I am a poet and a lesbian, so naturally I am drawn to queer spoken word artists. These three artists have not only taught me more about the craft (while I’ve been a poet for a long time, I’m very new to spoken word), but they also taught me a lot about life, the subjects that anger and impassion me, and how to be brave enough to write about the things I care about. Let’s hear it for these fabulous poets.
Alix Olson is one incredibly badass, feminist, queer spoken word artist. (She also edited a spoken word anthology called Word Warriors: 35 Women Leaders in the Spoken Word Revolution which changed my life, so if that’s your thing you should totally check it out!). You probably don’t want to listen to her without headphones at, say, work or your grandmother’s house. Unless you are hardcore like that; then, by all means, go ahead.
Anyway, her poems are focused on capitalism, feminism, queer issues, and are sharp and unapologetic, clever, and get my fingers snapping like they are possessed by the poetry devil. Hell, she may be the poetry devil (in a good way). The poem below is called “Gender Game.”
Andrea Gibson may be my favorite spoken word poet of all time. If you want to make me cry, just sit me down, give me a CD of Andrea Gibson and watch my tears flow because Gibson’s poetry is beautiful, heart-wrenching, raw, honest, and unbelievably well-written and performed. Anytime I need inspiration for writing better prose I listen to her work and am completely inspired. I was lucky enough to see Andrea Gibson perform last year and you should too if you ever get the chance. In the meantime, here’s a video of Andrea Gibson’s “Honey”:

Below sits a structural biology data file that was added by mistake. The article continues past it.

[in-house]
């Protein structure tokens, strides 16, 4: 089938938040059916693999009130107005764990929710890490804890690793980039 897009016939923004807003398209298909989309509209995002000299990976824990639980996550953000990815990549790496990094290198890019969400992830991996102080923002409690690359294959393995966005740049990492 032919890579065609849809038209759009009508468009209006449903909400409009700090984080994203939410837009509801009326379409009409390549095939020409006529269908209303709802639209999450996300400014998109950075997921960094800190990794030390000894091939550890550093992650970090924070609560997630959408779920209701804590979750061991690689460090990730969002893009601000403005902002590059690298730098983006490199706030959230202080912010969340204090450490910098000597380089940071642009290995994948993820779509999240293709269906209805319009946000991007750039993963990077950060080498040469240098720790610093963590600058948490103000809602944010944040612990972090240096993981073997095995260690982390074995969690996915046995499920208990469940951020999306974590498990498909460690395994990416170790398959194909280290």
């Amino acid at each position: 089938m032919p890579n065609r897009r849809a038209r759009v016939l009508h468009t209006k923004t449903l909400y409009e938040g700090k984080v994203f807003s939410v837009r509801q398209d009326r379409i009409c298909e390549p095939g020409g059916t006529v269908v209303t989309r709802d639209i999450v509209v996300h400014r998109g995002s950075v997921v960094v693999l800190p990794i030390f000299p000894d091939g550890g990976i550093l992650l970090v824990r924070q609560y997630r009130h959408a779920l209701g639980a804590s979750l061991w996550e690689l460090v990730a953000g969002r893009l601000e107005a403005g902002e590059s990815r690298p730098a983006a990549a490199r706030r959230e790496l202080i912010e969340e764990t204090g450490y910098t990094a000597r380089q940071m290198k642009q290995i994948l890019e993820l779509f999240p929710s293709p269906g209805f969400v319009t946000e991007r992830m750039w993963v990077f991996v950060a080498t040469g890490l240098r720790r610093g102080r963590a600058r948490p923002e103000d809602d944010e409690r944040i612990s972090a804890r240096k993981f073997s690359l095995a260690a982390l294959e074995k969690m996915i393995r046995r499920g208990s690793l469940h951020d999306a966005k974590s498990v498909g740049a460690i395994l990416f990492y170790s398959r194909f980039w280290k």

Last year I got to see Staceyann Chin and holy crap was she amazing. I was a fan before I went to go see her, of course, but everything about her show was amazing, from the excerpts from her book The Other Side of Paradise (read it!), to her poems to her personality (she is so kind and humble and ridiculously cool, oh my goodness!). Staceyann Chin is a gem. Now, after reading The Other Side of Paradise, which is her memoir about growing up in Jamaica and exploring her identity as a half-Chinese, Jamaican lesbian poet, I am completely in awe of all she has done. I am so thankful that I know about her! Here’s “Not My Fault”: